Spot the difference


FOR Interior, better range than most electric superminis

AGAINST A bit cramped for those in the back

This is not a car for zero-emission virtue signallers. It looks like a regular 208. It is a regular 208. The drive, the space, and even running costs as we’ll see, are pretty similar to the 208s that you pour petrol into.

And being a 208 is a good thing. It’s just so darned desirable. It’s pert on the outside. Original and beautifully made on the inside. Only trivial differences let you spot it’s not a combustion 208 – grille, wheels, badge, and, duh, there’s no exhaust pipe. This platform allows a 50kWh battery in the space where cats, exhaust and fuel tank were, without having to lose out on foot room or bootspace.

The electric one is the quickest cub of the 208 litter, with a 0–62 time of 8.1 seconds. Totally smooth too – situation normal for an EV, then, and the motor and reduction gear are free of whine. Switching through Normal to Eco loses 27bhp and 30lb ft at each step. So Eco mode will force you to be easier on the battery. As for slowing down, beware the efficiency-promoting blended brakes that feel a bit laggy and unprogressive, but they do stop the car.

In bends it’s not the world’s most involving small car, but far from shabby. The steering is low-geared on-centre, so holds a motorway line well, then quickens up as you add lock. Roll is low, and the responsive motor makes the whole experience feel nicely quick-witted. A brittle ride mars the ones on the 17-inch rims. The lower trims get 16s and more supple tyres.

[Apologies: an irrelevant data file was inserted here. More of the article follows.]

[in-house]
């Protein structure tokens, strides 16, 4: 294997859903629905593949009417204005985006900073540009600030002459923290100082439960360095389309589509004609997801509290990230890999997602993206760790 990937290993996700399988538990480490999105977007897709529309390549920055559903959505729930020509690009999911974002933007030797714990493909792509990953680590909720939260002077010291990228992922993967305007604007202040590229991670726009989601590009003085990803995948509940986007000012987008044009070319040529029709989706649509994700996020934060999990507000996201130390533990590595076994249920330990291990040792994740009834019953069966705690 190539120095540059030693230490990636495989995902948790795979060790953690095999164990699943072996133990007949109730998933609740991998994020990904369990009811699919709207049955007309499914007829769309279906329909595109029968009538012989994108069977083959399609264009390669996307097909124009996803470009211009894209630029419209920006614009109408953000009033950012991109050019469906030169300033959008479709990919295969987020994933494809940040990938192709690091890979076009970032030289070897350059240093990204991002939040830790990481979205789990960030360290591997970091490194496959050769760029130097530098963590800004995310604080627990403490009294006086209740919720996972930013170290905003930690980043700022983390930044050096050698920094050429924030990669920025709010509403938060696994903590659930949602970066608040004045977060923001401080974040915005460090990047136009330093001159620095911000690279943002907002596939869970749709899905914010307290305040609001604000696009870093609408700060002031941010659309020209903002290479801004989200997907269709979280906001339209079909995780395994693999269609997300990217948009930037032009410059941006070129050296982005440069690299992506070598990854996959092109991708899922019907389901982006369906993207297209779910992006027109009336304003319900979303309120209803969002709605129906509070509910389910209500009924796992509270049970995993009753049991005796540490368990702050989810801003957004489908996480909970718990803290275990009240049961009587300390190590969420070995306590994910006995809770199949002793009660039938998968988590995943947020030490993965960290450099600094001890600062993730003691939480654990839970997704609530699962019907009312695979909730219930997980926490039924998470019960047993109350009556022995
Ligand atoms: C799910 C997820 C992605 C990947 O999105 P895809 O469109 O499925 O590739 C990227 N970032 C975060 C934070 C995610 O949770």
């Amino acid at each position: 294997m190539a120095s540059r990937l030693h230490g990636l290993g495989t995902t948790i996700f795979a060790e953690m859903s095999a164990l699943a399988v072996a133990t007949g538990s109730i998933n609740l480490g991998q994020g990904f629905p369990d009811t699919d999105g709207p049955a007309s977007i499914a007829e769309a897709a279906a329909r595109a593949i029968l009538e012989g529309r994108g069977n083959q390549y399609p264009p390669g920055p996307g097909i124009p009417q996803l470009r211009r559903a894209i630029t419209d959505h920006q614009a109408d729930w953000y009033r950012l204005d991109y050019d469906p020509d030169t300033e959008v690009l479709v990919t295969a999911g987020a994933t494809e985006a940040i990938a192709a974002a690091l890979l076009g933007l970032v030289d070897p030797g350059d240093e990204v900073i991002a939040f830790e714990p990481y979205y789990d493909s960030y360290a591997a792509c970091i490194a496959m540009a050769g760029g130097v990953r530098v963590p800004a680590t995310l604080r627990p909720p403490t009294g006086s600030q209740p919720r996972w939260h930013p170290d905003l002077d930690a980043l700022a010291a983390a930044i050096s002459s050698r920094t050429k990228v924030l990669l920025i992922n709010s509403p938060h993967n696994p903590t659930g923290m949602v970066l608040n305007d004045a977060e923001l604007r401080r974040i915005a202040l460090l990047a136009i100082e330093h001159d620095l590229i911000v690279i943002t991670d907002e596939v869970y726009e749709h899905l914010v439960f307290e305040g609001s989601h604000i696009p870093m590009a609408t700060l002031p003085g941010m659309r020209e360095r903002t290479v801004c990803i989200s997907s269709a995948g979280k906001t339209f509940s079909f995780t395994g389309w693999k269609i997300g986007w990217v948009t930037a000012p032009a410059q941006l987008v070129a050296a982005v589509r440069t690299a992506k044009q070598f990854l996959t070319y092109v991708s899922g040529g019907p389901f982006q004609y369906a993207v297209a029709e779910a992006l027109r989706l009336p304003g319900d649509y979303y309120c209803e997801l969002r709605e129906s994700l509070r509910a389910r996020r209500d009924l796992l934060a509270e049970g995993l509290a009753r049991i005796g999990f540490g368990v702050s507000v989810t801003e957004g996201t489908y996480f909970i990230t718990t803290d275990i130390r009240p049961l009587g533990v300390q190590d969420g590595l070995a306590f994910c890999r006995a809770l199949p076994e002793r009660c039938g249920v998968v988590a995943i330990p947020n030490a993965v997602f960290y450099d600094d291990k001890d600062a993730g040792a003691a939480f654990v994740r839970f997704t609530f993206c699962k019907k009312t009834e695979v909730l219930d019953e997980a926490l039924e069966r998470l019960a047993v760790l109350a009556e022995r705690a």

Inside, there’s a fair bit of wow factor for a small car. The mid-to-upper specs get pretty lavish trim materials and contrast stitching, multi-colour ambient lighting, and aluminium switches. And of course the 208’s eye-candy 3D display for the high-mounted driver binnacle. I sit upright and can easily see that display over the wheel rim; those who recline can’t.

The e-208’s 50kWh battery is enough to take it 217 miles in the WLTP. We found it was less in winter, but our early car needed a firmware update to recalibrate the guess-o-meter range dial. Probably a real 180-odd in summer. That’s much further than a leccy Mini or Honda e, and only slightly less than a Zoe. But the e-208’s max charge rate is faster than the Renault’s thanks to a liquid-cooled battery and 100kW DC capability, peaking at six miles range a minute. Finding a chargepost that powerful is hard now, but they’re gradually rolling out.

Because you can get a near-identical car with an engine, it’s easy to compare like-for-like. The petrol is the 1.2-litre with auto, listing at £5,000 less. That’s about £80pcm cheaper on a four-year PCP at 10k miles a year. But about £80pcm more expensive to fuel, if you recharge the electric one at home. If it’s a company car, the electric is a no-brainer because you pay no BIK this year.

In the old days, you chose a car then decided what sort of engine and transmission to get. With the 208, in addition to diesel or petrol, there’s also electric. So the e-208 can appeal both to people who primarily want a 208 then opt for that powertrain. And to people who primarily want an electric car and then opt for an e-208. At the moment, the latter group will probably be bigger, but as EVs become the norm, the former will swell.